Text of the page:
Those who have viewed the Ann Arbor Democratic Party as a local Tammany Hall likewise squandered political opportunities to seize control of City Council by not recruiting anyone to register to run against potentially vulnerable City Council members such as Marcia Higgins or Steve Rapundalo in the August Democratic primary in 2009.

    This year is talk of a fusion slate of candidates that will be recruited to run in each of the five wards in the August Democratic primary against the five incumbents. Noah Hall’s lawsuit will be a primary (no pun intended) theme in attacking the incumbents this summer. The organizers of the fusion movement are the “usual suspects”.

    Hold on to your hats!

       —John Dory    Jan. 31 '10 - 12:32AM    #
  56. “Tammany Hall”? Tammany Hall in those days was literally run by the Mafia. Are you really suggesting that the Mayor and Council belong to organized crime? Such venomous rhetoric cannot possibly improve the way the city is governed.

       —Henry Brysk    Feb. 1 '10 - 03:53AM    #
  57. I occasionally enjoy reading the rhetoric, if only for the entertainment value. I can’t possibly think of Ann Arbor politics as being “seized” or as big enough to have “fusion” parties or even “coalitions.” If only everyday life were actually this exciting!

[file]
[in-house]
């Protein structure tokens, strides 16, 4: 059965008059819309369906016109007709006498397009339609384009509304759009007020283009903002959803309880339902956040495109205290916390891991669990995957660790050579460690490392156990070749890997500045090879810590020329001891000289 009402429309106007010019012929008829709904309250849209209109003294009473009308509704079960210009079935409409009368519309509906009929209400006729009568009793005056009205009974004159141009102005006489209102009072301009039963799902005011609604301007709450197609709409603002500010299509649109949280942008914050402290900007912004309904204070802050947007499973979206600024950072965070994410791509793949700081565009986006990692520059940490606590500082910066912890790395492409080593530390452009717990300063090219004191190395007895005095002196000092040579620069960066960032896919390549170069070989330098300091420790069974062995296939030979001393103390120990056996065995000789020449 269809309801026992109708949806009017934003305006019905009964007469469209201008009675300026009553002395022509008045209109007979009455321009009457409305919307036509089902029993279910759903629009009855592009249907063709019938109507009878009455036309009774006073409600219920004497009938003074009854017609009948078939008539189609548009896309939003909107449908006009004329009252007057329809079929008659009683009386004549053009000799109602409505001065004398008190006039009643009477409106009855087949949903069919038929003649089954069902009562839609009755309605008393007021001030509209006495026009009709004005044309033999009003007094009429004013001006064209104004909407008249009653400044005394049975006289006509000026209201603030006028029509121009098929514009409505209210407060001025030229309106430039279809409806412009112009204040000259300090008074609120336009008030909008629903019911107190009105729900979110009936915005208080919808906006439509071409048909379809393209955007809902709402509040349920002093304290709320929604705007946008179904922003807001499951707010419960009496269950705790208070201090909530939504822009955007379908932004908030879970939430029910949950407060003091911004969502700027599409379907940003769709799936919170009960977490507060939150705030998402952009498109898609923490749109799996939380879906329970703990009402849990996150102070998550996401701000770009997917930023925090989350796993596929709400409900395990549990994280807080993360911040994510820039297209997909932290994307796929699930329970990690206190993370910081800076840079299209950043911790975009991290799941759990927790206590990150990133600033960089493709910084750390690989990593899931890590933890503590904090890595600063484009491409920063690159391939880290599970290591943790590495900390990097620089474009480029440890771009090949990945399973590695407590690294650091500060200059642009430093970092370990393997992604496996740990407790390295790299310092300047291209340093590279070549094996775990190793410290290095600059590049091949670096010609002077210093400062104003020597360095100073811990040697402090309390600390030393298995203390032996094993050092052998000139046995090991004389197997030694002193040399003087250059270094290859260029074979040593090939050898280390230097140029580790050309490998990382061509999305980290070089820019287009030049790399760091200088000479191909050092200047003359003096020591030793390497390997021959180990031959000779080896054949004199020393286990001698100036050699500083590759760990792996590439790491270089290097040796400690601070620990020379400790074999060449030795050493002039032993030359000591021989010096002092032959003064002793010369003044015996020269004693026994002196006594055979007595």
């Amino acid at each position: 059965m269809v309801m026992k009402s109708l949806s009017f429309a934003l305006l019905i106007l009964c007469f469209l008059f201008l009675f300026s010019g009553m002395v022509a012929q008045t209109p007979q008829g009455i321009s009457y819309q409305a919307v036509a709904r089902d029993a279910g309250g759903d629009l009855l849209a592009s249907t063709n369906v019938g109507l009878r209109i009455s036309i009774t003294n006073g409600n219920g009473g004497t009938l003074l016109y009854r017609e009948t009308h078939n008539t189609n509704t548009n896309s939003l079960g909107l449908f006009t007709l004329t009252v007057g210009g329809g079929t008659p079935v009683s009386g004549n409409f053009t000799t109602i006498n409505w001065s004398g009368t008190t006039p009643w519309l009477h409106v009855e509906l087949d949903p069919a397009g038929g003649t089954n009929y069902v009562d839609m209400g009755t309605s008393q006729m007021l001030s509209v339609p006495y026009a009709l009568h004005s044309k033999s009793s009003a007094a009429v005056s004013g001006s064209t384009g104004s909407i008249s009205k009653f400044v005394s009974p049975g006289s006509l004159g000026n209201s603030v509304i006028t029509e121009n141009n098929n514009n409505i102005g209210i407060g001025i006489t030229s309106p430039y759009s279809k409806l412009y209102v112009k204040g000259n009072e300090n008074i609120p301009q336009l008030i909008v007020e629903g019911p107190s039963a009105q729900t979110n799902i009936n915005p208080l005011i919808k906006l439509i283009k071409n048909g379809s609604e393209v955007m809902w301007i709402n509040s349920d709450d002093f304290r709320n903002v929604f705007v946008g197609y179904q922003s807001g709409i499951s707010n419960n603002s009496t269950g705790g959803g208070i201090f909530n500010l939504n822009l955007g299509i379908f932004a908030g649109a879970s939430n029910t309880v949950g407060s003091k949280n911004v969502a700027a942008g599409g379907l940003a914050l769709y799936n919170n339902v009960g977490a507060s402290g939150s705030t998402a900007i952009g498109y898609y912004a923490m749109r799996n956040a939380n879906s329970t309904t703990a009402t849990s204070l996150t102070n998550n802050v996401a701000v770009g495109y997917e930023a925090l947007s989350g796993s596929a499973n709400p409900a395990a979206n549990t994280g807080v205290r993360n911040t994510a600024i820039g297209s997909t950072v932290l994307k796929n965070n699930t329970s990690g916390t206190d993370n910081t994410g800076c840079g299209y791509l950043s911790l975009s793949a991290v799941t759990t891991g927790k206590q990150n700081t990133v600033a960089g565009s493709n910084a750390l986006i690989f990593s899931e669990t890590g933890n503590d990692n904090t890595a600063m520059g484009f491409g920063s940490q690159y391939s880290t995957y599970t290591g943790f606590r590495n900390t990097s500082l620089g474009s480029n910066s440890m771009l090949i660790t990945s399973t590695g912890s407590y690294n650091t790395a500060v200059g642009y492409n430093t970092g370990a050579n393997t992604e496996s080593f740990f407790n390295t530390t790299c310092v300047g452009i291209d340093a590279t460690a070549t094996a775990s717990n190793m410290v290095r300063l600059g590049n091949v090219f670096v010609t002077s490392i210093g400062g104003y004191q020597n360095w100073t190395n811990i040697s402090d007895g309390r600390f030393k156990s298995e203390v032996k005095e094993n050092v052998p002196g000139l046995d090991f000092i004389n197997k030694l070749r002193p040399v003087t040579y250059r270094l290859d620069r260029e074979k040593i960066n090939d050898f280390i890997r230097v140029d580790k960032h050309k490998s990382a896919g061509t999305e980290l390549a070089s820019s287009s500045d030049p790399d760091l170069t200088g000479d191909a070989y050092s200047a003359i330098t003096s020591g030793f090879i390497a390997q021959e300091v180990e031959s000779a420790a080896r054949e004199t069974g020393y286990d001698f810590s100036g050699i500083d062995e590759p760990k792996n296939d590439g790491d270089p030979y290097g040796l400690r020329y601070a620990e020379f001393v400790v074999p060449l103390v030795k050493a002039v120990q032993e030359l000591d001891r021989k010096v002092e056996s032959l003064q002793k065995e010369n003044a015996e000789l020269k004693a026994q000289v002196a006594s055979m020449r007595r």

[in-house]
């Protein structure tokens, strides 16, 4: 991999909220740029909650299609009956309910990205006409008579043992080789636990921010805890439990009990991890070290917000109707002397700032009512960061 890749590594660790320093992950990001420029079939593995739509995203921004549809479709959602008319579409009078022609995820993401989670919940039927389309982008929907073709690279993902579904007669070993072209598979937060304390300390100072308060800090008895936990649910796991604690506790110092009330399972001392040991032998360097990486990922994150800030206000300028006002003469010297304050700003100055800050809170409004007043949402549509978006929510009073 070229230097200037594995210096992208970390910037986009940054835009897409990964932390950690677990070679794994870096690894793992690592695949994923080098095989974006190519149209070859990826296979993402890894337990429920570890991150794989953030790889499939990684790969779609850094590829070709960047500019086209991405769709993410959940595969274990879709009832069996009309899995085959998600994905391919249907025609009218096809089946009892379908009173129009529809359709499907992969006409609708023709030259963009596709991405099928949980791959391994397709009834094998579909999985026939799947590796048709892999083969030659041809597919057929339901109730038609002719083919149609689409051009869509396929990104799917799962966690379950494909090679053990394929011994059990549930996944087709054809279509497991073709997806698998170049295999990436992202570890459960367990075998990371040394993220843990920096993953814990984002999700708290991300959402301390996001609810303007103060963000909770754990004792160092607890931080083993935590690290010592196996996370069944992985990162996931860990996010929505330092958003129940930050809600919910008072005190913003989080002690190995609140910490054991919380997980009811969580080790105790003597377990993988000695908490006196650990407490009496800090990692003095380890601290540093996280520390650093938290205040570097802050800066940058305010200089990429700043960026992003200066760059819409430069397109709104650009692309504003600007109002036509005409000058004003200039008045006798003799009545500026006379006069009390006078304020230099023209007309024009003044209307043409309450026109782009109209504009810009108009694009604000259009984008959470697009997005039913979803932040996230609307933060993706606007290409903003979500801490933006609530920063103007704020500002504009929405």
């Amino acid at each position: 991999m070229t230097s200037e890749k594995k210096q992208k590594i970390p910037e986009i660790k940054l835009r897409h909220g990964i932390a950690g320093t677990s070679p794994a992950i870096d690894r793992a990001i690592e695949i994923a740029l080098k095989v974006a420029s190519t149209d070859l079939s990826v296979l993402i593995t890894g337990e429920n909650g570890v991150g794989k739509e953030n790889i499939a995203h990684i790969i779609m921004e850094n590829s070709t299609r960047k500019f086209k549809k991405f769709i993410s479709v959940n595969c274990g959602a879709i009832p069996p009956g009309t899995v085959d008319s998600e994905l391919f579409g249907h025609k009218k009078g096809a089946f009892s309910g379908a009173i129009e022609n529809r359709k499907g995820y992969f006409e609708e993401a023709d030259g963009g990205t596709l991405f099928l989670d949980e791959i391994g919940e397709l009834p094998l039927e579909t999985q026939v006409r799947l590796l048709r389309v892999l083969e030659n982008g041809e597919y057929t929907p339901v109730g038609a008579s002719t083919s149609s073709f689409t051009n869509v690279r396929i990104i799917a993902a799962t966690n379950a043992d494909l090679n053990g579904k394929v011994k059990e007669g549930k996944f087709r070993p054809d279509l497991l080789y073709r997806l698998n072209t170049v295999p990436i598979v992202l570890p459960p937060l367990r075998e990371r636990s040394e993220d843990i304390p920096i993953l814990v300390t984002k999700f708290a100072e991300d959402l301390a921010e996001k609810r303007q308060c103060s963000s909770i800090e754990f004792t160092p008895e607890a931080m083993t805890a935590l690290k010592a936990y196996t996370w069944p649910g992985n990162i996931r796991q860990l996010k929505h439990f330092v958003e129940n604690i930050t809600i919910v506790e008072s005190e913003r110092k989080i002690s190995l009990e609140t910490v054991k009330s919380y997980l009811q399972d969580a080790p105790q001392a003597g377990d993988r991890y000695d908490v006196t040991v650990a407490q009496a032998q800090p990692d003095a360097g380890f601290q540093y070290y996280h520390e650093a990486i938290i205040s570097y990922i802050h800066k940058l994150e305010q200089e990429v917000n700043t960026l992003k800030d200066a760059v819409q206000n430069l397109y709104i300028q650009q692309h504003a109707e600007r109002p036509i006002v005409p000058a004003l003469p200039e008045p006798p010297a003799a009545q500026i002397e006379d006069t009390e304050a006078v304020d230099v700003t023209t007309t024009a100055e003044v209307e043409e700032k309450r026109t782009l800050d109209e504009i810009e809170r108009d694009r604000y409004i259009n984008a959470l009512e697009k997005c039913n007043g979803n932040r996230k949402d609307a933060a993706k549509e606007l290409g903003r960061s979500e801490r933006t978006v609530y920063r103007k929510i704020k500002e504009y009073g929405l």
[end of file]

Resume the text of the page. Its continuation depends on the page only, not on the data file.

Actually, no, if it were, we’d all be a lot worse off.

       —Matt Hampel    Feb. 1 '10 - 05:56AM    #
  58. For those who missed it, I sent out a press release a couple of weeks ago announcing that I will not run for elective office this year.

    Just clearing the registers.

    FWIW, I don’t believe in “slates”. I’ll be supporting candidates in individual races based on a number of factors. In some races I’ll just keep my opinion to myself (or my vote, if that is relevant).

    Poor strategic planning? Each person who runs is making a personal decision. There is no ruling group among those opposed to the way the city has been run in recent years who can dictate as to candidates for a seat. It is the job of each candidate to find supporters and donors and ultimately voters. It is true that small groups of activists will engage in some level of recruitment, but it doesn’t rise to an organizational level.

    I find it amusing that those with the clarion calls for action seem to be mostly spectators in the political process, not participants. (Of course with anonymous comments, you never know.) I’ll repeat what I said to Junior: if you want to see a particular outcome, support a candidate, recruit one, or run yourself. No one is doing that job for you.

    For true political junkies who want to explore topics in Ann Arbor political mechanisms further, I’ve written two posts, one mostly about IRV voting and the election schedule, and one about efforts to institute endorsement by the local party in the August primaries.

       —Vivienne Armentrout    Feb. 1 '10 - 09:38PM    #
  59. We seem to get these long bizarre missives on a regular basis, under a few different handles. Where on earth do they come from? I’ve never figured it out. Maybe partly because I rarely have the patience to read them to the end.

       —Bruce Fields    Feb. 1 '10 - 11:34PM    #